The broth bubbles at each table, steam rising in the air. Families crowd around their designated cauldrons, gleefully scooping up spicy boiled bits of veggies and mutton. There isn't a single open seat, and throngs of customers await tables, the restaurant brimming as much as the hot pots.

This is Haidilao, the esteemed hot pot chain with 36 locations in Beijing, famed for its impeccable service which consistently tops our annual Reader Restaurant Awards for Best Service. And it's much the same again this year, with nominations for Service, Impressing Visitors, Delivery (yes, they can deliver you a hot pot!) and Restaurant of the Year in our 2015 awards – vote here through March 8.

But what is it about Haidilao's service that makes it so special? We aimed to test this out, armed with a long list of contrived requests and odd peccadillos, to see if they could handle us as high-maintenance customers.

As we arrive at Haidilao's Baijiazhuang location (south of Sanlitun, between the Hujialou and Tuanjiehu subway stations) without reservations during Chinese New Year, a waitress hands us a ticket with a waiting number and scurries off to tend to the numerous tables overflowing with customers.

For the next ten minutes, we wait as those servers—often cradling one or two filled-to-the-brim hot pots—scurry past us in order to tend our seated counterparts. The servers that do a have moment to pause for us neither speak English nor make an attempt to find a bilingual to assist.

So far, the Haidilao hype seems unwarranted.

That all changes shortly. A server rushes up and directs us to some stools at the far wall. Squatting on these rickety seats doesn't seem to jibe with the restaurant's ethos, but our gripes are soon silenced by a trio of cheery staff members who dole out decks of cards, Chinese checkers and wu zi qi (五子棋, a Chinese pastime akin to Connect Four).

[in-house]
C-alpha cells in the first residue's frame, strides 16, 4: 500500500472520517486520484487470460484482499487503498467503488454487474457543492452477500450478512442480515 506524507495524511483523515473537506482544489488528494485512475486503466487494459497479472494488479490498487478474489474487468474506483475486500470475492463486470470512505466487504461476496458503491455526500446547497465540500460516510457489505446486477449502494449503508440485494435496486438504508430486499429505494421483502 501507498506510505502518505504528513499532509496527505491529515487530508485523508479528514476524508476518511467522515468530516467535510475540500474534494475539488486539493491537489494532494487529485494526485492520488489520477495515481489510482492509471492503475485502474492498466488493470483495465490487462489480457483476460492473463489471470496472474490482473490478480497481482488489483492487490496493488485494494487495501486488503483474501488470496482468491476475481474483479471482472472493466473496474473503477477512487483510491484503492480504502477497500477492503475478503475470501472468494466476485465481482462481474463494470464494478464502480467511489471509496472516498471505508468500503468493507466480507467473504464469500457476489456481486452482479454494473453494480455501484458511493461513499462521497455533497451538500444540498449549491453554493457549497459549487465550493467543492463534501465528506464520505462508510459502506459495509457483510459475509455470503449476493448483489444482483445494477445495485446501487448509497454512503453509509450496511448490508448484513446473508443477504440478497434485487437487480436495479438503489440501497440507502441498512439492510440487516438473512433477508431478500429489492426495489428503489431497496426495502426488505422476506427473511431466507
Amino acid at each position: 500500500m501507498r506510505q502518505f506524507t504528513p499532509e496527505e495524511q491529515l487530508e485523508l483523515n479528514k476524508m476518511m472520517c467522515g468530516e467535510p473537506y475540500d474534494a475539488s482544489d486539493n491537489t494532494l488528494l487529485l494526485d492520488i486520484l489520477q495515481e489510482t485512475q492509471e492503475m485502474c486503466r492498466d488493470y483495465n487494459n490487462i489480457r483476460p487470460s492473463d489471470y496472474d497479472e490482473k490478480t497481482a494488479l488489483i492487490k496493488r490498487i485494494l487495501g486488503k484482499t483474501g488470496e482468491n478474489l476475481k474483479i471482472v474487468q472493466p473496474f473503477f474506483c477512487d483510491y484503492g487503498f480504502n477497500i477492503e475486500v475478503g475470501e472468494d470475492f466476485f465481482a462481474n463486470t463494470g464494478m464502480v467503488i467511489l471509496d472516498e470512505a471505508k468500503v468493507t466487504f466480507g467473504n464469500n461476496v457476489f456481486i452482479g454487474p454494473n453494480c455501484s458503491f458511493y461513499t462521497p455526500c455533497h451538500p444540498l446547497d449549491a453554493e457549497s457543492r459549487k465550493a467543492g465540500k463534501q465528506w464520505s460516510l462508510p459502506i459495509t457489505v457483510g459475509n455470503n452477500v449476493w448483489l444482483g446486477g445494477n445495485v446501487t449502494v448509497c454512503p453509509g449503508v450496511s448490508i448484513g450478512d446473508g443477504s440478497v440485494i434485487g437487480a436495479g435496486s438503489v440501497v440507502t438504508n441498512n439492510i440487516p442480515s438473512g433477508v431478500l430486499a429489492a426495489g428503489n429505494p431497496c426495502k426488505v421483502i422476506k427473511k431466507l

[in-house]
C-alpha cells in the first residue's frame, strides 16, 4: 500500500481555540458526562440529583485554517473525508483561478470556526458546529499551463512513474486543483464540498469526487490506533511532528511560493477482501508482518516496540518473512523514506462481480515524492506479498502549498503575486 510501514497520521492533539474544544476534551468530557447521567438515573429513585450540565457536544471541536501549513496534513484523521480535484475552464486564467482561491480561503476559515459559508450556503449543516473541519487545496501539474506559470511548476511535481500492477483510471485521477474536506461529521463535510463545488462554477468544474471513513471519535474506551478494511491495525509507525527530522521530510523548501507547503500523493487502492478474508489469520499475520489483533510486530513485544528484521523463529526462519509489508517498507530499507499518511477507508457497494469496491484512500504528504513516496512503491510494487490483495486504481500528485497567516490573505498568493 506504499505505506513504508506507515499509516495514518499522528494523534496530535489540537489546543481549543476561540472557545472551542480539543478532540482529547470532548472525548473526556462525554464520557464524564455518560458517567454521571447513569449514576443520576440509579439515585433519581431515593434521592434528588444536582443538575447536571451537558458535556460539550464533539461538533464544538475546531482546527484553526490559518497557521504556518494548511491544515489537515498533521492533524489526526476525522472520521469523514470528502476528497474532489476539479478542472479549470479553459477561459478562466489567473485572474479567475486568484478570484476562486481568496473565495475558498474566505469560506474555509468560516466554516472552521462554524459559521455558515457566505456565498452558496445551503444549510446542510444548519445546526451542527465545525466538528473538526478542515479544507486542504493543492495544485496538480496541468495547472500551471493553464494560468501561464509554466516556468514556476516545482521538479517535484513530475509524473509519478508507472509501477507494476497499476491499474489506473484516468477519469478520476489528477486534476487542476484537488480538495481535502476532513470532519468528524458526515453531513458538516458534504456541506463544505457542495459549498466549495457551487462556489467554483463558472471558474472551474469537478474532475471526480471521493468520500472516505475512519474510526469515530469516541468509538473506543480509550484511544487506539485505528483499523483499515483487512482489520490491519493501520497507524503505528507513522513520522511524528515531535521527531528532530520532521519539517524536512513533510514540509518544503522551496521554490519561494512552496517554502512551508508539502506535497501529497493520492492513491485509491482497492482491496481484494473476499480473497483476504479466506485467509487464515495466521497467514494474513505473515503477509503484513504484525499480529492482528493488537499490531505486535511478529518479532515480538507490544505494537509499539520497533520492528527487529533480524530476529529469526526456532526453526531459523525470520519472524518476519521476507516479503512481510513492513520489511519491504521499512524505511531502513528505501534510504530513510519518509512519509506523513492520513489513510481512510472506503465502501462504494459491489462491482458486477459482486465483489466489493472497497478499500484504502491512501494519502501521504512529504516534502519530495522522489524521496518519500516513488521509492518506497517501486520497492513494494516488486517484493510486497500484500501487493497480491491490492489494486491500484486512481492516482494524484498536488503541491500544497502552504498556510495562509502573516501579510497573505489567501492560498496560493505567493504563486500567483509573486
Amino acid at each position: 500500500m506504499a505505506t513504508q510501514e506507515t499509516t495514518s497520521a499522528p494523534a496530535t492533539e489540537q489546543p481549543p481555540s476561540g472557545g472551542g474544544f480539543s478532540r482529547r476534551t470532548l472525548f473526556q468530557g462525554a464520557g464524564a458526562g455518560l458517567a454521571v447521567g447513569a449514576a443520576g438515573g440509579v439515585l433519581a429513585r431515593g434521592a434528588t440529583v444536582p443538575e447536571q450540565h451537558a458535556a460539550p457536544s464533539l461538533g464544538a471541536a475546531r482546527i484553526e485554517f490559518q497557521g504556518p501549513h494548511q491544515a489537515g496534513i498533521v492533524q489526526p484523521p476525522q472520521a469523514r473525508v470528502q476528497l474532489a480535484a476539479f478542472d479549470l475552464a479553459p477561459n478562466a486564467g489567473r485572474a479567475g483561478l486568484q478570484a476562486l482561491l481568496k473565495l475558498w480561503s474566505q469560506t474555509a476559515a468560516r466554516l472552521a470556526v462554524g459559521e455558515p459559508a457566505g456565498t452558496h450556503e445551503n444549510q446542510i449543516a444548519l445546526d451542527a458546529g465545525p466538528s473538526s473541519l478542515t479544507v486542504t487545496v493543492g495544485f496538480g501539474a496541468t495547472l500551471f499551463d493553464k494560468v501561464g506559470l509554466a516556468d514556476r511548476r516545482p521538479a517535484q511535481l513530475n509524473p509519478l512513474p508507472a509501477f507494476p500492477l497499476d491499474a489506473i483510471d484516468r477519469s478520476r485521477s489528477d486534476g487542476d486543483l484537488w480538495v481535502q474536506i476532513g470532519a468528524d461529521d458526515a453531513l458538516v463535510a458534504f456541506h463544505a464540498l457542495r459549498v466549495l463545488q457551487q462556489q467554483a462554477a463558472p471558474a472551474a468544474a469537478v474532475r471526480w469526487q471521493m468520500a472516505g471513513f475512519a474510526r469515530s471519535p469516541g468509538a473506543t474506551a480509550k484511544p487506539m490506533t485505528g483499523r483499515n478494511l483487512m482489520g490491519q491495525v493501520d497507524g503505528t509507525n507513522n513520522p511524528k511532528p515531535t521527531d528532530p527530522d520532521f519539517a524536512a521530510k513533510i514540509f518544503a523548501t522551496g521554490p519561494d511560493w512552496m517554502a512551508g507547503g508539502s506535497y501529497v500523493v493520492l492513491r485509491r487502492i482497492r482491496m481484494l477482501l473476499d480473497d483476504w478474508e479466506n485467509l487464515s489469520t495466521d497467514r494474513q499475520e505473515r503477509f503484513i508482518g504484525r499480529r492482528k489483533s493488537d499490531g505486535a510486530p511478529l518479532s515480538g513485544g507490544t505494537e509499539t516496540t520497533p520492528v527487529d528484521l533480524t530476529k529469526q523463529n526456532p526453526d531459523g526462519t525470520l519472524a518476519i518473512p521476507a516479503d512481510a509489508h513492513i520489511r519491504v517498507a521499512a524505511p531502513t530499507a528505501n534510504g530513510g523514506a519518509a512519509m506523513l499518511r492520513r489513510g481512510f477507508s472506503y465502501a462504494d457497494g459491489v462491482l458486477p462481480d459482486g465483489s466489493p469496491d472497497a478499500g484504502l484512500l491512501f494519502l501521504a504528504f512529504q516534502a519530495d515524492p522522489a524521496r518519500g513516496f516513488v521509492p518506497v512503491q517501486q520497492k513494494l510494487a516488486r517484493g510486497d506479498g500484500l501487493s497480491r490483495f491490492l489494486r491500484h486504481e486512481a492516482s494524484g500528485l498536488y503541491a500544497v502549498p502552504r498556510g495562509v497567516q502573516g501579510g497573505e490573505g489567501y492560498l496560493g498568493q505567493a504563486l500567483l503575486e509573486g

The servers also hand out individual trays filled with snacks like popcorn and dried peas. This is certainly a cut above most of the hot pot joints we've visited in the past, which might toss a handful of sunflower seeds our way while otherwise ignoring us until a table frees up.

After an hour of waiting that passes quickly thanks to the snacks and games, a waitress invites us to finally have a seat. The server places a fresh Sichuan style cauldron in the gap at the table's center and turns on the heaters underneath. This relatively traditional hardware is nicely juxtaposed by the Haidilao staff's iPad-based menu, which they leave for us to peruse.

The app is quite user-friendly and features some charming animation, but the app is strictly Chinese, without a letter of pinyin, much less English. At this point we decide to test the staff's diligence once again and ask for a bilingual menu. This leads to a bit of conferring between some servers, before one departs and returns, flustered, with an English hard copy several minutes later.

Our next hurdle for the staff: fibbing about a mushroom allergy. Our server is quite helpful about this, pointing out items that we should avoid before leaving us alone to make our decisions.

She then returns and laudably points out that we should opt for half-portions of any veggies we order, seeing as we are only a party of two. We flip through the menu one last time, seeing some items that look interesting such as Salmon Steak Bits, others that look rather downmarket, like Spam, and other items that are just straight-up bizarre—for instance the Whole Pig Brains.

We settle on an order of Hand-cut Lamb (RMB58), Shrimp (RMB48), half an order of Mixed Vegetables that includes cabbage, lettuce and other leafy greens (RMB16), and half an order of Sweet Potato (RMB7). We also opt for some Needle Mushrooms (RMB12), and half an order of a the stouter Pinggu Mushroom (RMB8). The waitress punches the mushroom order in to the iPad without noting our aforementioned "allergy," which she appears to have forgotten about (or she must have figured no one with a real mushroom allergy would be dumb enough to place two orders for them).